2021 Stanley Cup Playoffs
Can Alex Pietrangelo and Vezina candidate Marc-André Fleury be the ones to shut down Calder favorite Kirill Kaprizov and the suddenly exciting Minnesota Wild for good? (Bruce Kluckhohn/NHLI via Getty Images)

Welcome to the 2021 Stanley Cup Playoffs, unlike any playoffs seen before. This year’s tournament is different than the 2020 tournament, as the realigned divisions, eliminated wild cards and conference structures, and the 56-game pandemic-shortened season produced a uniquely structured tournament. The atmosphere may not be the same as in previous years, but at least some fans will get to experience this year’s tournament in person. Despite all the adversity that the hockey world has faced this season, the 2021 Stanley Cup Playoffs will surely be a tournament to remember.

Most people wouldn’t have been too surprised to see a Vegas-Minnesota first-round meeting at the start of this season. But no one expected it to come in this fashion. Vegas is the juggernaut we all expected them to be, rolling over opponents all season to the league’s second-best record. But the Wild aren’t too far behind. Minnesota, known as one of the league’s most boring and mediocre teams throughout their history, has been anything but this year. The injection of Russian star Kirill Kaprizov has infected the Wild with a high-flying attitude that’s propelled them to their best points percentage in franchise history. Is it enough to overcome the potent Golden Knights and win just their fifth playoff series? Let’s take a look.

#2 Vegas Golden Knights (40-14-2) vs. #3 Minnesota Wild (35-16-5)

Recent History: Nothing to speak of. Vegas and Minnesota are usually in different divisions, and the Golden Knights are only in their fourth year of existence. So this isn’t really a surprise.

The Last Time Here: Vegas claimed the one seed with a 3-0-0 round robin performance in 2020, then started the playoffs 7-2. But a pair of goalies sapped their swagger. First, it was Marc-André Fleury’s agent’s infamous backstabbing Tweet. Then, Thatcher Demko stole Games 5, 6, and nearly 7 in the second round. Vegas ultimately prevailed to reach their second conference finals in three years. But after splitting the first two, Vegas dropped the next three and the series to the Dallas Stars.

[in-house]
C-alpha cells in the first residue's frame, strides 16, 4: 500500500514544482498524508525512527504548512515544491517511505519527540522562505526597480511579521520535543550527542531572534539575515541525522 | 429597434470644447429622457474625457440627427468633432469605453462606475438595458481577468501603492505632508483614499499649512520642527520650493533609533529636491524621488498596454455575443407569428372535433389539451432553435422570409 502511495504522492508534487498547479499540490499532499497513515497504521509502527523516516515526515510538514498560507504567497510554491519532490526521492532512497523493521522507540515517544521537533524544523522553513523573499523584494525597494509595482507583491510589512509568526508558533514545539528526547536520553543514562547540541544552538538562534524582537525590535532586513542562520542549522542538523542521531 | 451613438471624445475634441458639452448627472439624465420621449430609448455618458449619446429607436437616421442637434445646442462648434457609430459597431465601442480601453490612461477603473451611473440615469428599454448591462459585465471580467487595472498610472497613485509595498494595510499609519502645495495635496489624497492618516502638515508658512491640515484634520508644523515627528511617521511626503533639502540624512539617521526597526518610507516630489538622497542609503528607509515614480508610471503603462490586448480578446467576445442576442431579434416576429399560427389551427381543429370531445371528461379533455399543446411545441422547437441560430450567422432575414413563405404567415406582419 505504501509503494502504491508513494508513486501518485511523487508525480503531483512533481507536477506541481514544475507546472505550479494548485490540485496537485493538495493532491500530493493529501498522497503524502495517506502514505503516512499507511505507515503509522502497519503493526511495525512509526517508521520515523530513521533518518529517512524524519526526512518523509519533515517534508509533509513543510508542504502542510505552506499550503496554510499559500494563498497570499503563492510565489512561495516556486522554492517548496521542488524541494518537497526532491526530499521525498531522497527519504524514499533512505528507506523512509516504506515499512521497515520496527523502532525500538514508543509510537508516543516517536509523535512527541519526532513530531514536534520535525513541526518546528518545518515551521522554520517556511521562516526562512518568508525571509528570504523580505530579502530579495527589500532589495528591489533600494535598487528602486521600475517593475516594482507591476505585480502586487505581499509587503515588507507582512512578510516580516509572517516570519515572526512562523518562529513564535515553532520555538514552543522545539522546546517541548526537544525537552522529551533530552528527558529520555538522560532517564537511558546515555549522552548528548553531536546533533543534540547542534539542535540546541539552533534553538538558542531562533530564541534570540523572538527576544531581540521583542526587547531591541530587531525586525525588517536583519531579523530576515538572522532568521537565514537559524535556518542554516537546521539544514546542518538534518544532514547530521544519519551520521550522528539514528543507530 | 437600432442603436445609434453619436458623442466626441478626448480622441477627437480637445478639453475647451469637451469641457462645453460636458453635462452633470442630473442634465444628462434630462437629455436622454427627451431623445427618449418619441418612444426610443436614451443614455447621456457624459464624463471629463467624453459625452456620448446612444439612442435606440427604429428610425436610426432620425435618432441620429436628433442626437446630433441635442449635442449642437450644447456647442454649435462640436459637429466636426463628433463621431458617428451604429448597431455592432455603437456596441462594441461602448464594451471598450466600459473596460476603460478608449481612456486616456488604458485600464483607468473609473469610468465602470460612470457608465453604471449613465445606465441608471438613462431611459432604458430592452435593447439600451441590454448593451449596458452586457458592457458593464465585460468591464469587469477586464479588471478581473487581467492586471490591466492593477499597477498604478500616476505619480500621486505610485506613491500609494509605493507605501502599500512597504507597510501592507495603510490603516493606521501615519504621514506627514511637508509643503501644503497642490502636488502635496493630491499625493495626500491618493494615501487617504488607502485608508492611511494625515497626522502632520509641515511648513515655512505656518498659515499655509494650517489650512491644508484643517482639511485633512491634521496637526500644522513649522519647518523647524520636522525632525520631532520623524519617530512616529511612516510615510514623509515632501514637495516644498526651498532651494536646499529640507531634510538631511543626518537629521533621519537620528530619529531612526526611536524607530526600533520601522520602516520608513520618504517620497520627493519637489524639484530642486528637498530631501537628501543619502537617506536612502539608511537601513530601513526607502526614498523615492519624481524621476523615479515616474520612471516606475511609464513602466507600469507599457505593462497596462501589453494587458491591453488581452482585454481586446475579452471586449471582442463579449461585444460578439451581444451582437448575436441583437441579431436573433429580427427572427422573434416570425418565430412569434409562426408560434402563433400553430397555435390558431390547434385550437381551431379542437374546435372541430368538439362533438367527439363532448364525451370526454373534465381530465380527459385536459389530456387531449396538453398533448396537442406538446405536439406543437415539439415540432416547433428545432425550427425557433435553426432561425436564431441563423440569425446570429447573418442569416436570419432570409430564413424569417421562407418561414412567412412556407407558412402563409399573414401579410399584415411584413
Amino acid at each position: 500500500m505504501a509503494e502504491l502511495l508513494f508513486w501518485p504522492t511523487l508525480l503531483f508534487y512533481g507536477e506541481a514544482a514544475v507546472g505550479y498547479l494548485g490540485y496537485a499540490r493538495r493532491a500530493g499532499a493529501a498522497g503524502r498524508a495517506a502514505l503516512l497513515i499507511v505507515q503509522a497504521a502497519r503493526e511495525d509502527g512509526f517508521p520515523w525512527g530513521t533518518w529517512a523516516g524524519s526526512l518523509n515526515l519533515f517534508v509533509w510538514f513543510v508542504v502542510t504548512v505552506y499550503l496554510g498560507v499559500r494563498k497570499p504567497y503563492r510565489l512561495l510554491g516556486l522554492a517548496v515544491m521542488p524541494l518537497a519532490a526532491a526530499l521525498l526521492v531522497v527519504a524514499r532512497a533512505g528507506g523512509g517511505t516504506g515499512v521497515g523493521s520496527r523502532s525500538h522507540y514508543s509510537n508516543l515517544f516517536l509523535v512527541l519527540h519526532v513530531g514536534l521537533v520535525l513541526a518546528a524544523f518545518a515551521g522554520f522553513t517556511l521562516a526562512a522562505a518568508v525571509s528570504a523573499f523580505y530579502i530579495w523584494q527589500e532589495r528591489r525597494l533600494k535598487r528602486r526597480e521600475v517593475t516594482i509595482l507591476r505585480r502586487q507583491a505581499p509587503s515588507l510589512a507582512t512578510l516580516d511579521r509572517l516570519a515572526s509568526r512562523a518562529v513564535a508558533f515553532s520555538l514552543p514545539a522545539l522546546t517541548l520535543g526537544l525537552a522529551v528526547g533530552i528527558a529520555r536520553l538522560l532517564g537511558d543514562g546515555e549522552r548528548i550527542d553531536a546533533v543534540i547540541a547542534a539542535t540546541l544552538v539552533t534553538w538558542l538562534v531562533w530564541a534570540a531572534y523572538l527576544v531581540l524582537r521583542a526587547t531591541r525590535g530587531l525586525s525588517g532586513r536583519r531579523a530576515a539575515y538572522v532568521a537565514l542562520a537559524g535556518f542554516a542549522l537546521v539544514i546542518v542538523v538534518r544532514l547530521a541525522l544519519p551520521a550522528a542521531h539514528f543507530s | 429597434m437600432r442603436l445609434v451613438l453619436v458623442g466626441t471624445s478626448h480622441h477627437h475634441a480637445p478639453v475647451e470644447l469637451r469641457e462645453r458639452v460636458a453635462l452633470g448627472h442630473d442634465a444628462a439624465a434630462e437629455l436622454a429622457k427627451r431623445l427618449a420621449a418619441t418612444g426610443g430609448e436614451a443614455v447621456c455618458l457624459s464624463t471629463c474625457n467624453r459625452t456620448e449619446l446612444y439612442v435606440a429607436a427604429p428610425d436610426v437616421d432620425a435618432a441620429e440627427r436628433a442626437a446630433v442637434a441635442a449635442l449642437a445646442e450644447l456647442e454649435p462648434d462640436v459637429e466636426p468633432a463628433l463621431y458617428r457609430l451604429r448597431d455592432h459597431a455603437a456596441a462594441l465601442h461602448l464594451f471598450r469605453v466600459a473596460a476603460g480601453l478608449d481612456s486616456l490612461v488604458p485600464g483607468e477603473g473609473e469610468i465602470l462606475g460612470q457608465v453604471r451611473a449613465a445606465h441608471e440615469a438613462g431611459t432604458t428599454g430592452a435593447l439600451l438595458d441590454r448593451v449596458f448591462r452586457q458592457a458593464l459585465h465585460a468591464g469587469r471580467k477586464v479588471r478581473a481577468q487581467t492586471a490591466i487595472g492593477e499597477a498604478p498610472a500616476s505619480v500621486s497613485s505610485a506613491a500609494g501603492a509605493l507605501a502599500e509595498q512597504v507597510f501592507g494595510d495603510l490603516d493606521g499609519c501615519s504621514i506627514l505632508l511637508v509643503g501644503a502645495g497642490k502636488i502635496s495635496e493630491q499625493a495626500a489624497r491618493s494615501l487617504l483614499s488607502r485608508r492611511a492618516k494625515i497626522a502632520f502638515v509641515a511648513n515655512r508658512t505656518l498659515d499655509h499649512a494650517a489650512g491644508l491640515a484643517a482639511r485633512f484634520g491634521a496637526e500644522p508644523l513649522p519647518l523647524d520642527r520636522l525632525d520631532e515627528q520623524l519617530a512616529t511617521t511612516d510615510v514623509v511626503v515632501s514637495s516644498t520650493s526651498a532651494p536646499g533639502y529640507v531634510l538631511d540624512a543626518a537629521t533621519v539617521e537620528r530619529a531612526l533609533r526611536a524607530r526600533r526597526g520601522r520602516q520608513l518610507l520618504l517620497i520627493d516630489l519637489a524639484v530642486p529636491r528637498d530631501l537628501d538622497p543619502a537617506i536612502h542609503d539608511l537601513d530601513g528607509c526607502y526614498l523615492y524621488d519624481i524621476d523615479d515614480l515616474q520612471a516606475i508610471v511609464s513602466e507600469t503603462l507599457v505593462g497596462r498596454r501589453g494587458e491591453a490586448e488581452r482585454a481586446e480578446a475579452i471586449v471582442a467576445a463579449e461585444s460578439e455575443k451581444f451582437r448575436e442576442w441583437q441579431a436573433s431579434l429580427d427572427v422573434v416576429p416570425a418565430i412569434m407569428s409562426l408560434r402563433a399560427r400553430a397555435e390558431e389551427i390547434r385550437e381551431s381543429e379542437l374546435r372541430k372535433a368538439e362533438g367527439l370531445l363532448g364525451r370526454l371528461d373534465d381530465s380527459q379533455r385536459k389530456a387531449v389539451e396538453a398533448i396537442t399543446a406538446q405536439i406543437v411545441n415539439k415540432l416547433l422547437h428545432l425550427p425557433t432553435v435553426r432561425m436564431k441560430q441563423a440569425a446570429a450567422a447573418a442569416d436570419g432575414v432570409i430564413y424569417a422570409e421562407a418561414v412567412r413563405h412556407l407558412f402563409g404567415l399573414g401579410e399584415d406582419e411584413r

Canadian teams have not treated the Wild kindly in the playoffs lately; good thing there won’t be any in their way for at least the first two rounds. Vancouver knocked them out of the bubble in four games last year. Their last proper playoff appearance was a 4-1 butt-kicking from the Winnipeg Jets in 2018. Though it’s worth noting Ryan Suter missed the entire series and Zach Parise missed the last two games with injuries.

Season Series: This is the only first round series where the lower seed has more head-to-head victories than the higher one. Minnesota took five of eight meetings, losing in regulation just once. But when Vegas won, they won big; despite a 3-4-1 record, the Golden Knights had a plus-one goal differential against the Wild in 2021.

Vegas Wins Because: They’re still all in on a Cup push. We didn’t know it at the time, but the Golden Knights have been contenders since their very first game in October 2017. The club pulled off one of the most incredible runs in sports history in their inaugural season, winning the Pacific Division and losing just three games in the first three rounds of the playoffs. A blown 3-1 series and 3-0 Game 7 lead to San Jose in 2019 soured their ambitions, but only temporarily. Vegas reached the final four last year, and they’re hungrier than ever to finally get over the hump in 2021.

There are few weaknesses up and down this year’s roster. The Golden Knights still have their day one first line of Jonathan Marchessault, William Karlsson, and Reilly Smith intact, and they’re as sharp as ever. The trio racked up an impressive 58.38% Corsi and 54.1% Expected Goals together, though Smith’s scoring numbers (25 points in 53 games) took a somewhat significant dip. But that’s ok because that’s basically their second line now. The big moves in the 2018-19 season to bring in Mark Stone and Max Pacioretty are still paying dividends, even if Pacioretty came at a pretty high cost. They rank 1-2 in team scoring, and Stone is still one of the best defensive forwards in the sport. If he were a center, he’d probably already have a Selke Trophy to his name by now.

Chandler Stephenson has done a nice job centering those two since arriving in 2019 from Washington, a great low-risk, high-reward buy by Vegas after Stephenson fell out of favor in Washington. Some of Stephenson’s success has to do with playing with those two stars. But his underlying numbers are nearly identical with those two as away from them, though that’s in a very limited sample size (49:34, to be exact). Add in other pieces like Alex Tuch and deadline addition Mattias Janmark (who admittedly only has 1 goal in 15 games), and Vegas has solid depth as well. Though it’s disappointing Cody Glass hasn’t been able to run with the 3C job. I’m not expecting him to play much of a role (if any) in their 2021 run.